Apple's T2 security chip has an "unpatchable" vulnerability

Exploiting the checkm8 and blackbird flaws can grant attackers control over a macOS-powered device

The lid of a MacBook device partially opened while the device is turned on, in a dark room

The sophisticated T2 security module embedded in Mac computers can be hijacked by combining two existing vulnerabilities that can allow hackers to successfully “jailbreak” Macs and MacBooks.

The operating system run by the T2 security chip, sepOS, suffers from an exploit first identified in the iPhone X, dubbed checkm8, which can be used to circumvent activation lock, allowing stolen handsets to be reset and sold illegally. 

Researchers with Iron Peak have demonstrated how it’s possible to combine this flaw, which is also present in the T2 chips embedded in some Mac devices, with the blackbird vulnerability, first identified by Pangu researchers

When hit with checkm8, the T2 chip on macOS devices normally exits with a fatal error if it’s in Device Firmware Update (DFU) mode and detects a decryption call. Exploiting blackbird, however, could allow a hacker to bypass this check.

“Apple left a debugging interface open in the T2 security chip shipping to customers, allowing anyone to enter Device Firmware Update (DFU) mode without authentication,” Iron Peak said in a blog post. “Using this method, it is possible to create an USB-C cable that can automatically exploit your macOS device on boot.

“Once you have access on the T2, you have full root access and kernel execution privileges since the kernel is rewritten before execution. 

Apple’s T2 security chip is a co-processor that sits alongside the CPU and harbours data and functions pertinent to the security of the device, including boot operations, and includes features such as audio processing.

The hardware-enabled security component, which runs bridgeOS, is a custom Arm processor based on the A10 CPU found in the iPhone 7. Modern Macs run more recent iterations of the T2 chip based on A12 architecture, and bridgeOS firmware, although a huge portion of current devices still use the A10 and sepOS.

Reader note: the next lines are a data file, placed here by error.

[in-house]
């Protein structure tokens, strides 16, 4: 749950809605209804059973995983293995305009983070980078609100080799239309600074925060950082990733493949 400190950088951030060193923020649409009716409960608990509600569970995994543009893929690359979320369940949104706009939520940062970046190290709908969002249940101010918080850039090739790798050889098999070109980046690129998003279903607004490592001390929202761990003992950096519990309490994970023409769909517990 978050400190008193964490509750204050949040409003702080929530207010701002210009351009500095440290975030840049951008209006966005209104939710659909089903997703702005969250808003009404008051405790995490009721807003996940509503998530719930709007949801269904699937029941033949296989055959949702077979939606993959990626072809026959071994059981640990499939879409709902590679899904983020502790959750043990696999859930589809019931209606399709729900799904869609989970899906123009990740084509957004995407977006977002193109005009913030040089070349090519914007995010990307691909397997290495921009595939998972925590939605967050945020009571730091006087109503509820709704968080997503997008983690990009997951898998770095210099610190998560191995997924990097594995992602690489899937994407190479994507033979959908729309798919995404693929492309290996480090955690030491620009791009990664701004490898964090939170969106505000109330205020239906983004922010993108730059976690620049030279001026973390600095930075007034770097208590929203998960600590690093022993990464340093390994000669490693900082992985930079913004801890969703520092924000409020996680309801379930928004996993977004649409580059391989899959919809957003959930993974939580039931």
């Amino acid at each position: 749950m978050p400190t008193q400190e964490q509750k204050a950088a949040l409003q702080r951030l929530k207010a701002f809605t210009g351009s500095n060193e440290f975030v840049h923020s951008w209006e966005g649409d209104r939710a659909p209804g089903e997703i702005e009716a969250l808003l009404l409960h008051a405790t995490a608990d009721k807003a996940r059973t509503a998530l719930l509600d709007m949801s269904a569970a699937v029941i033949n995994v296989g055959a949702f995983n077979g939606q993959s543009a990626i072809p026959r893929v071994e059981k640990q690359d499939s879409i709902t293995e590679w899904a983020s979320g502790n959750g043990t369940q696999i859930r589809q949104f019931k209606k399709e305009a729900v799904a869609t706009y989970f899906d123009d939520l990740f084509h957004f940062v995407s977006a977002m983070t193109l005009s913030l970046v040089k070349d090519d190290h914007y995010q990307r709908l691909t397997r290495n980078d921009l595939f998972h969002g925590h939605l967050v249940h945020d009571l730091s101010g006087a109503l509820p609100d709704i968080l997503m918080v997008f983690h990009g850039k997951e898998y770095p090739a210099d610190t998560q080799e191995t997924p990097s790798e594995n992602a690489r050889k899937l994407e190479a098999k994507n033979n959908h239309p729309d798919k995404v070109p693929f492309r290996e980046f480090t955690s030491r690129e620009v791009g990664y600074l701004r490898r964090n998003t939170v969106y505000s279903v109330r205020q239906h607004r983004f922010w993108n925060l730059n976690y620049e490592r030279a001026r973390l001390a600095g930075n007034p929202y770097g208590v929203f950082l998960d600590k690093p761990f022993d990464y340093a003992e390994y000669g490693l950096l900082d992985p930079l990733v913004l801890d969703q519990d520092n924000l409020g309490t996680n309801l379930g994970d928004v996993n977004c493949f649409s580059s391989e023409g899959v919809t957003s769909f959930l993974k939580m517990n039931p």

The T2 chip performs a set of predefined tasks in macOS including functioning as a hardware security module for features such as Apple KeyChain or two-factor authentication. Other functions may include accelerating media playback, whitelisting kernel extensions, and cryptographic operations.

The flaw currently affects the devices shipped with Intel CPUs and may not affect Mac devices that are manufactured with Arm-based processors in the next hardware cycle, although the researchers added there was no guarentee.

Alarmingly, Iron Peak researchers claim the core vulnerability is unpatchable because sepOS/BootROM is read-only memory for security reasons, and therefore it cannot be fixed without hardware revisions. 

The better news is that if users deploy FileVault2 as disk encryption, potential hackers won’t have access to data stored on the device immediately. They can, however, inject a keylogger in the T2 firmware since it manages keyboard access, storing any passwords for retrieval or transmission, in the event of a malicious hardware attachment.

IT Pro approached Apple for a statement on the two vulnerabilities.

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